Tanshanomi's Snap Judgments

Triumph 900 Thunderbird

Tue, January 19th, 2010

Click here for a larger front 3/4 view.

1995-2004 Triumph 900 Thunderbird
Plenty of power all over the rev range, without being buzzy, hyper, or difficult to modulate.
A very nice compromise. Suspension compliance and ground clearance not on a par with sport bikes, but nothing to fault given the bike's mission. Sport version gets more adjustable suspension, but retains laid-back steering geometry.
When this bike came out, I thought it looked like a gimmicky, awkward mash-up of '60s Bonneville and the throughly modern Hinckley Trident 900. My impression has improved dramatically with time. After a decade and a half, the 900 Thunderbird is a welcome change from new bikes that all look like transforming robots. The flat seat and pea-shooter mufflers make the Thunderbird my choice over the nearly identical Legend.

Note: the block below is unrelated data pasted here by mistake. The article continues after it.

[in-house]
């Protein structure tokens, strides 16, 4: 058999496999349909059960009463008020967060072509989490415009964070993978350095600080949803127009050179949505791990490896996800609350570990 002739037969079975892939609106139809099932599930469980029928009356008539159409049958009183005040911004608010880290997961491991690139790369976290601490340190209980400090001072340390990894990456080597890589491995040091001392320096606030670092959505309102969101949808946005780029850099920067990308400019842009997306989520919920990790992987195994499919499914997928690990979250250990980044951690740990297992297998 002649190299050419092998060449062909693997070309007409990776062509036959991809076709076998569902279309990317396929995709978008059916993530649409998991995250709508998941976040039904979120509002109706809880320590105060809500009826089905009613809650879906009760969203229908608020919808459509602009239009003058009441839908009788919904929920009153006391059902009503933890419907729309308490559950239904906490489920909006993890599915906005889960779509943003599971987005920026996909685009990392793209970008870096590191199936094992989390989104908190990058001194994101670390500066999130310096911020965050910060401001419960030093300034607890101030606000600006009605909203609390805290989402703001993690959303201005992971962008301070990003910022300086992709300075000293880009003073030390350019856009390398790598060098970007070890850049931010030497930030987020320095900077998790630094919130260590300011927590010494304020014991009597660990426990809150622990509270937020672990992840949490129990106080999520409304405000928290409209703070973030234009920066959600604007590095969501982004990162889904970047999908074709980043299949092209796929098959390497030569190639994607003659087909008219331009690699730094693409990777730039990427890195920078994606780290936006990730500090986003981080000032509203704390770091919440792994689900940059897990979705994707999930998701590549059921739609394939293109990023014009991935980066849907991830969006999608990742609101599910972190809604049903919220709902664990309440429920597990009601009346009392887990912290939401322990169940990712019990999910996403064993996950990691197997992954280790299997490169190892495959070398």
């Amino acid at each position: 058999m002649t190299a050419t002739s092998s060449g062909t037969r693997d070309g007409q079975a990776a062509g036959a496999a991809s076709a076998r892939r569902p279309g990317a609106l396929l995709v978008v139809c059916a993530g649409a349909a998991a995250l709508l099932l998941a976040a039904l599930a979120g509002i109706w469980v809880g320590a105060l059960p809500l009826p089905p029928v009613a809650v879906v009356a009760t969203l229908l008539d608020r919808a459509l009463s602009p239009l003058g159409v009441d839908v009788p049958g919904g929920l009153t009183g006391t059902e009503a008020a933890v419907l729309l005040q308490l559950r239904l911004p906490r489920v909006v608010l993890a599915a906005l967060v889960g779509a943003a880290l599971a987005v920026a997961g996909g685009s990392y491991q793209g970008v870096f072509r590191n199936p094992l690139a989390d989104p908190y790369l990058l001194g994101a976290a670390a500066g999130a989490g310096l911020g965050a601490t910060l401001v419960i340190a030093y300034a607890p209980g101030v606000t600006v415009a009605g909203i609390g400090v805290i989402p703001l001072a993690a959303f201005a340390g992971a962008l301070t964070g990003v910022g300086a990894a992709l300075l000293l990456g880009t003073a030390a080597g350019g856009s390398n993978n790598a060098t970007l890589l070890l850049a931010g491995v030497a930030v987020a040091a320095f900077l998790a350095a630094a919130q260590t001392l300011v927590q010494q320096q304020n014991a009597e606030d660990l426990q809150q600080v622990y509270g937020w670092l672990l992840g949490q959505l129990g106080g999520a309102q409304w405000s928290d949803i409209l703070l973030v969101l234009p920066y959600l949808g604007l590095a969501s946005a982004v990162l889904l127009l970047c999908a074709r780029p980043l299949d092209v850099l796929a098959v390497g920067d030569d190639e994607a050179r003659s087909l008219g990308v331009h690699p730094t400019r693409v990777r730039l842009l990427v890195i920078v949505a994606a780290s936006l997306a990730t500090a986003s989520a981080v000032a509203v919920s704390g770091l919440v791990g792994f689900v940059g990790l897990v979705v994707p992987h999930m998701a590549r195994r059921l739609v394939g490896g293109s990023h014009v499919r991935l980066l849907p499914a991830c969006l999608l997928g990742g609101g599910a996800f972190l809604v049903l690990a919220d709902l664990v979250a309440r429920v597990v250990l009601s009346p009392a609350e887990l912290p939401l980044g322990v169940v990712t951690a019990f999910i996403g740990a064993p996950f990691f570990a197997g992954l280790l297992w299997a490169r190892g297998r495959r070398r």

John Bloor knew that to be successful, he had to dispel the old British reputation for unreliability from the very start. He might have overshot his goal; the initial Hinckley triples and fours are astoundingly overbuilt.
Main complaints are a poorly padded seat that ruins otherwise comfortable ergonomics, and inflated costs for replacement parts (though they remain readily available, thanks to the company's many similar modular designs).
The naked 900 triples are my favorite 'new era' Triumphs, and among them the Thunderbird looks most like a Triumph.
Despite a few clumsy details, the Thunderbird works as a retro-style fashion accessory and as a modern piece of serious transportation.